Updated Principles and Guidelines for Water and Land Related Resources Implementation Studies
The Principles and Guidelines for Water and Land Related Resources Implementation Studies (P&G) govern how Federal agencies evaluate proposed water resource development projects. Since 1983, the P&G have provided direction to Federal agencies when evaluating and selecting major water projects, including projects related to navigation, storm resilience, wetland restoration, and flood prevention.
The 1983 standards used a narrow set of parameters to evaluate water investments that made it difficult for Federal agencies to support a range of important projects that communities want, or in some cases precluded support for good projects. As a result, lack of local support for selected projects has often led to substantial delays, costing taxpayers and leaving communities at risk.
In the Water Resources Development Act of 2007, Congress instructed the Secretary of the Army to develop a new P&G for the U.S. Army Corps of Engineers (section 2031). To promote consistency and informed decision making, the Obama Administration in 2009 began the process of updating the P&G for Federal agencies engaged in water resources planning, including the U.S. Army Corps of Engineers, Environmental Protection Agency, Department of Agriculture, Department of the Interior, National Oceanic and Atmospheric Administration, Tennessee Valley Authority, Federal Emergency Management Agency, and Office of Management and Budget.
In March 2013, the Administration released updated P&G that included a final set of Principles & Requirements that lays out broad principles to guide water investments, as well as draft Interagency Guidelines for implementing the Principles & Requirements. Developed by Federal agencies and incorporating extensive public comment, the modernized P&G will help accelerate project approvals, reduce costs, and support water infrastructure projects with the greatest economic and community benefits. They will also allow agencies to better consider the full range of long-term economic benefits of protecting communities against future storm damage, promoting recreational opportunities that fuel local business, and supporting other locally driven priorities.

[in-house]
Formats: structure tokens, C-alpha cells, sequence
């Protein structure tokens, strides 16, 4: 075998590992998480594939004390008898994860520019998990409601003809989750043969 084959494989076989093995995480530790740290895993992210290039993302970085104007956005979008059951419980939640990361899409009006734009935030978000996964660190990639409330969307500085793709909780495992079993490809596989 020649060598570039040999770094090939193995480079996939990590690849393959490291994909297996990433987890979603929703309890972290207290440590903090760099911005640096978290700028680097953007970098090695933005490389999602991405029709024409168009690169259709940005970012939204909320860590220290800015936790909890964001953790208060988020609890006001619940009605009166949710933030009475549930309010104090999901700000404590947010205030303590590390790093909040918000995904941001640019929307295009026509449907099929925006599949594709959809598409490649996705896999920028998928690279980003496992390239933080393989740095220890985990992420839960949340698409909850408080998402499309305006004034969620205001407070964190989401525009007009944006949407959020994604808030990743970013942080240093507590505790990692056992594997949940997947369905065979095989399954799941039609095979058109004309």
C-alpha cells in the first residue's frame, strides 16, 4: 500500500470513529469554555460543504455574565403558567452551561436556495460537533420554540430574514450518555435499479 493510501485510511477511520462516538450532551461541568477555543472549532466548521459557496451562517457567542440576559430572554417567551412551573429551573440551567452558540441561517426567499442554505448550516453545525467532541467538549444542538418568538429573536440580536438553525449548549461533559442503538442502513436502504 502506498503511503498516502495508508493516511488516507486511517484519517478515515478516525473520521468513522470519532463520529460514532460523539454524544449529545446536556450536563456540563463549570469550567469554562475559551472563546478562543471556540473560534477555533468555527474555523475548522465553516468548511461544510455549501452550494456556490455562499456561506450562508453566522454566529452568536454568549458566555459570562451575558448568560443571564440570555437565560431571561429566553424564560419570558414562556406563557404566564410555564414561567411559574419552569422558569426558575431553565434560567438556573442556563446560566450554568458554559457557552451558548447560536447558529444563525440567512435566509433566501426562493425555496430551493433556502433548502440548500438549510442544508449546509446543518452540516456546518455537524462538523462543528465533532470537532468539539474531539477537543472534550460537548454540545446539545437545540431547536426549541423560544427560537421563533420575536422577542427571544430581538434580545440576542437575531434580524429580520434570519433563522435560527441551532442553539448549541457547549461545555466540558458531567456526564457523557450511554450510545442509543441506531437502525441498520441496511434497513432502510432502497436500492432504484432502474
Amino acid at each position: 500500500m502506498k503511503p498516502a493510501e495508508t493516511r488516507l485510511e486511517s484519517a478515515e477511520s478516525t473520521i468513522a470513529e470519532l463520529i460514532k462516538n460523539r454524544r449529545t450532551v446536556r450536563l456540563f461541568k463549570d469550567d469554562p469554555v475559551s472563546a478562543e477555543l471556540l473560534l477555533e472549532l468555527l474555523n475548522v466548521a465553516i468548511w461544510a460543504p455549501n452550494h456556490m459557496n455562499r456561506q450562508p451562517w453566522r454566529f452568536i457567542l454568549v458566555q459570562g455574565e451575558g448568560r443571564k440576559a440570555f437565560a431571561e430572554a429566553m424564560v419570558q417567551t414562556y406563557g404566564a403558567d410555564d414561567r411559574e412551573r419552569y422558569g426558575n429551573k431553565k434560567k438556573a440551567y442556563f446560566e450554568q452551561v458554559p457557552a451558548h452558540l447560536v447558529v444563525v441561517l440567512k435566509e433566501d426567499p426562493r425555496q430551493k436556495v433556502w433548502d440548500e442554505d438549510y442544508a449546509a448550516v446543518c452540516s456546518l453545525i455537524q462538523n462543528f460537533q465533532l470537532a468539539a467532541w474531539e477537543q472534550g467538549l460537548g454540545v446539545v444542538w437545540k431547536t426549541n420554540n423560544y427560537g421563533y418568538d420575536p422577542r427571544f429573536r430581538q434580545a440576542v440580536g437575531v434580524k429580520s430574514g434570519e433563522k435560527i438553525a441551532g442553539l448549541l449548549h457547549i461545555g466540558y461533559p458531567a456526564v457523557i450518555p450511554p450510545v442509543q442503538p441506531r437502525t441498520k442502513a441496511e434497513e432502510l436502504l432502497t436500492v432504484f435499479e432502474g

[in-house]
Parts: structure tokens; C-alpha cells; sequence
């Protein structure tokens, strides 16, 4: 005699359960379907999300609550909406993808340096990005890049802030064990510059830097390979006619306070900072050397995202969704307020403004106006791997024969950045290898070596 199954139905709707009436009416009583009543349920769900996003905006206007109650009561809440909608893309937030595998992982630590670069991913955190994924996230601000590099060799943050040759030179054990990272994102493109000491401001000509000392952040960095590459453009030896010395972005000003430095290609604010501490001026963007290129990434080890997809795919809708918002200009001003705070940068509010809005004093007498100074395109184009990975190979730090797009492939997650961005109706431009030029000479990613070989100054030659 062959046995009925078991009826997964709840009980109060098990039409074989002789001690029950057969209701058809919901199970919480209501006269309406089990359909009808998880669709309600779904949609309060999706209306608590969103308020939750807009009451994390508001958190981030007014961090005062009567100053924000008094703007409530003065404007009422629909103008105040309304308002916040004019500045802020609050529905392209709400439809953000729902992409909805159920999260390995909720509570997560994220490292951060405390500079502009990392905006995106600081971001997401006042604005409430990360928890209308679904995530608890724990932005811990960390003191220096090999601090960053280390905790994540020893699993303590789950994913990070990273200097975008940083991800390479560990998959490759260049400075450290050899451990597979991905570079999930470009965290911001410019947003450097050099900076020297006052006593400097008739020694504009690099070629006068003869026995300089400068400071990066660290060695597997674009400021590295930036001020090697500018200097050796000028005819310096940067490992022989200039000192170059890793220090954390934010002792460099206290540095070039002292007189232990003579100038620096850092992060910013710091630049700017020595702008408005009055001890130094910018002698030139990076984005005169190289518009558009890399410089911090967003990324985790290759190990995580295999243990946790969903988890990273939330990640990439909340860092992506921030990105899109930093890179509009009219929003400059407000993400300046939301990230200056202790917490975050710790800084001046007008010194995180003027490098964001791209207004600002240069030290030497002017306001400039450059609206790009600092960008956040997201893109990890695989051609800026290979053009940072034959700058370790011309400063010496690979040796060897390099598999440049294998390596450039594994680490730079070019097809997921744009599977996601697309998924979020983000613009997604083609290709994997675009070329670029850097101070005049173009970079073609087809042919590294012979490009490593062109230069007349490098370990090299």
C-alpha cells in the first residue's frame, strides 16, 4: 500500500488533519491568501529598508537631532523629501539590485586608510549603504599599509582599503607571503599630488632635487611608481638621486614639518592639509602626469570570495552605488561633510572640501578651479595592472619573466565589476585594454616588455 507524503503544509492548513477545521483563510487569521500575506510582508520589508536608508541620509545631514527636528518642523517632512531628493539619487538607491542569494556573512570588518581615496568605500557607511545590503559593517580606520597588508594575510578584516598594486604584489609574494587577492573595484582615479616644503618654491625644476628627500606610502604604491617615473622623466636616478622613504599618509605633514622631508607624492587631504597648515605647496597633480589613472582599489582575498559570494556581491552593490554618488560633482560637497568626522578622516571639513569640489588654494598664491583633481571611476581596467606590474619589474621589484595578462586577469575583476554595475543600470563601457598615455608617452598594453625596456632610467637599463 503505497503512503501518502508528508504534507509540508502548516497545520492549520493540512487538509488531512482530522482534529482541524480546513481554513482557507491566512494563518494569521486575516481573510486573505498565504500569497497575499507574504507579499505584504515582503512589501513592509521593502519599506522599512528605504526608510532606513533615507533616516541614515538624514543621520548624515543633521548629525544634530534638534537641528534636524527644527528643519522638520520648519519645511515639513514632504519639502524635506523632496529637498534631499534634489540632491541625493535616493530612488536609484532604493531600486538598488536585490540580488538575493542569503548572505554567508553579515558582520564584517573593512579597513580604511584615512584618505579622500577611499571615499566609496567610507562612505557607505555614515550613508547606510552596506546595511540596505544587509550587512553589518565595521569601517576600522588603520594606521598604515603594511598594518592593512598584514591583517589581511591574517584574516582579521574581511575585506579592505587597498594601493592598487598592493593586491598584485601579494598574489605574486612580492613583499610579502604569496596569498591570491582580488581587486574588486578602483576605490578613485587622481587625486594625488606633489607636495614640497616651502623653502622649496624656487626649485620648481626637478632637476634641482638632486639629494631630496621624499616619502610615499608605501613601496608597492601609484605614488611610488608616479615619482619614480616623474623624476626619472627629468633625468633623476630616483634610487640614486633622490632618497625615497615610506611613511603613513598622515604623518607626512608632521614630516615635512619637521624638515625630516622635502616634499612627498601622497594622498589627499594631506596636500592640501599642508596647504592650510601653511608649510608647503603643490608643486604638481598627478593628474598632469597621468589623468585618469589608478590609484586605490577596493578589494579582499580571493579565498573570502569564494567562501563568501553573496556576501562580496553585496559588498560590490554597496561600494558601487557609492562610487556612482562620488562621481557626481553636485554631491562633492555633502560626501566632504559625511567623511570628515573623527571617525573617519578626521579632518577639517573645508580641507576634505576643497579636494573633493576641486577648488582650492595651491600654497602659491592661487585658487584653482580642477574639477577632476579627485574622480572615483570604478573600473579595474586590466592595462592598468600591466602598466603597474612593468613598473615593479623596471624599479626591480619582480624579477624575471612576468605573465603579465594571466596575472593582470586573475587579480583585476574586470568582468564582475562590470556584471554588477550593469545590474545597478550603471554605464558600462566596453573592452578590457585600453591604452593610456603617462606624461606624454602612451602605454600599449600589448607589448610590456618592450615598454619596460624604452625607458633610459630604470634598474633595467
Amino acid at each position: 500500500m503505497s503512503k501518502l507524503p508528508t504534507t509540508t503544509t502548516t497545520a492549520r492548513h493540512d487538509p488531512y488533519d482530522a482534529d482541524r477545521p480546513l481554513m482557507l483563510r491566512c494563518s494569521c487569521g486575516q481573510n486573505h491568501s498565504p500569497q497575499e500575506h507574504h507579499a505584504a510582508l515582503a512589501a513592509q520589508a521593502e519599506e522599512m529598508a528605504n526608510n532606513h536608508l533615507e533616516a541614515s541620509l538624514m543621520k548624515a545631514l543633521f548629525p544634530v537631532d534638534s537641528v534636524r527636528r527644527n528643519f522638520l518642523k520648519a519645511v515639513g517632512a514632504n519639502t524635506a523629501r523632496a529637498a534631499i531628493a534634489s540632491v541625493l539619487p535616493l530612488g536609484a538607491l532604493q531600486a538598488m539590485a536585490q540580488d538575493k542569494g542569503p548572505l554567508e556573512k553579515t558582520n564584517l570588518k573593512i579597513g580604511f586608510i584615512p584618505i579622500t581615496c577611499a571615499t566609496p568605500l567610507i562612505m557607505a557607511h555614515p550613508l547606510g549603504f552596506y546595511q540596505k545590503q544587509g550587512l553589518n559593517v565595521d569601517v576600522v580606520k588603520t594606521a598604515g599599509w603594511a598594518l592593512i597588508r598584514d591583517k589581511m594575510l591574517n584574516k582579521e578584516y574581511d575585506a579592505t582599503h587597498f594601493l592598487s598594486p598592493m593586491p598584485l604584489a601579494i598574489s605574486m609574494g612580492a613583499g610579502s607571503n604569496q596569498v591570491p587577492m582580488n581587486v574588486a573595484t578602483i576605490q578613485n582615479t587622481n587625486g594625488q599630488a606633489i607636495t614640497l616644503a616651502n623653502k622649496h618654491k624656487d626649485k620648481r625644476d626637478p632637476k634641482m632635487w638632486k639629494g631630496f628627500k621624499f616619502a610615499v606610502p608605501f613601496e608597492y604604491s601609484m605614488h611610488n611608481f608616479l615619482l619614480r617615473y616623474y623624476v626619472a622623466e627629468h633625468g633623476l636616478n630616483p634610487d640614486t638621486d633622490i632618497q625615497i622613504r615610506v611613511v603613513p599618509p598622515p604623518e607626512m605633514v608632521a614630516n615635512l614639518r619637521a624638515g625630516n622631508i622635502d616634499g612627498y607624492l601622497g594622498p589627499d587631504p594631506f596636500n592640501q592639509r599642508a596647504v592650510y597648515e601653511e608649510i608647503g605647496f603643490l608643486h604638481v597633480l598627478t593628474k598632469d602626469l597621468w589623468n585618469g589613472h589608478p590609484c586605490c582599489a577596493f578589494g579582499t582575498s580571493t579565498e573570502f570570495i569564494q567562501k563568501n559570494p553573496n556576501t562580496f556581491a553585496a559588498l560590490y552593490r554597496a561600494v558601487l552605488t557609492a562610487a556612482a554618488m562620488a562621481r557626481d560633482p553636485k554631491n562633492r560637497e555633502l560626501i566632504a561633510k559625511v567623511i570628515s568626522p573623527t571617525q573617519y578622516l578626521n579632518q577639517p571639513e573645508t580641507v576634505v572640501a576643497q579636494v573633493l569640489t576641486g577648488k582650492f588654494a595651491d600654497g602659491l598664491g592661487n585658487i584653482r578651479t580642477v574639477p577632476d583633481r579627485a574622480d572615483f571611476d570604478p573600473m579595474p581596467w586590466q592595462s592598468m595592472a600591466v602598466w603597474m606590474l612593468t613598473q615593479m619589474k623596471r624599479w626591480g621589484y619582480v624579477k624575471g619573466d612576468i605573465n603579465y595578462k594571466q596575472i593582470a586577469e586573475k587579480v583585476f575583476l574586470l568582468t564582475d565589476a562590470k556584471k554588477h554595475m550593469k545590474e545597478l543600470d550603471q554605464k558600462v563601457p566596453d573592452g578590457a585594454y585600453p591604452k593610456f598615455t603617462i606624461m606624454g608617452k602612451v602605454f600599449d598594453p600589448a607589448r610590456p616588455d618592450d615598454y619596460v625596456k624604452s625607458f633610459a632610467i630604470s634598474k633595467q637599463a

Released for public review and comment in December 2009, the Principles & Requirements (also called Principles & Standards) incorporate extensive input from the public as well as the National Academy of Sciences. As called for in the Water Resources Development Act of 2007, they emphasize that water resources projects should maximize economic development, avoid the unwise use of floodplains, and protect and restore natural ecosystems.
The updated Principles and Requirements include a number of important changes that modernize the current approach to water resources development. They allow communities more flexibility to pursue local priorities; take a more comprehensive approach to water projects that maximizes economic, environmental, and recreational benefits; promote more transparent and informed decision-making across the Federal Government; and ensure responsible taxpayer investment through smart front-end planning so that projects proceed more quickly, stay on budget, and perform better.
In addition to the Principles & Requirements, the updated P&G include new draft Guidelines. Developed through interagency collaboration, the Guidelines lay out the detailed methodology for conducting implementation studies under the new Principles and Requirements. The draft Guidelines will incorporate feedback from the public and stakeholders before being finalized.
Once the Guidelines are finalized, each agency will update its procedures as needed to apply the new P&G to their agency-specific missions.
- In March 2013, CEQ released final Principles & Requirements, as well as draft Interagency Guidelines for public review and comment:
- In December 2009, CEQ released draft Principles & Requirements (also known as Principles & Standards) for public review and comment:
- A webinar was held on July 13, 2009 to explain and receive comments on the revision of the 1983 P&G. The following documents are available: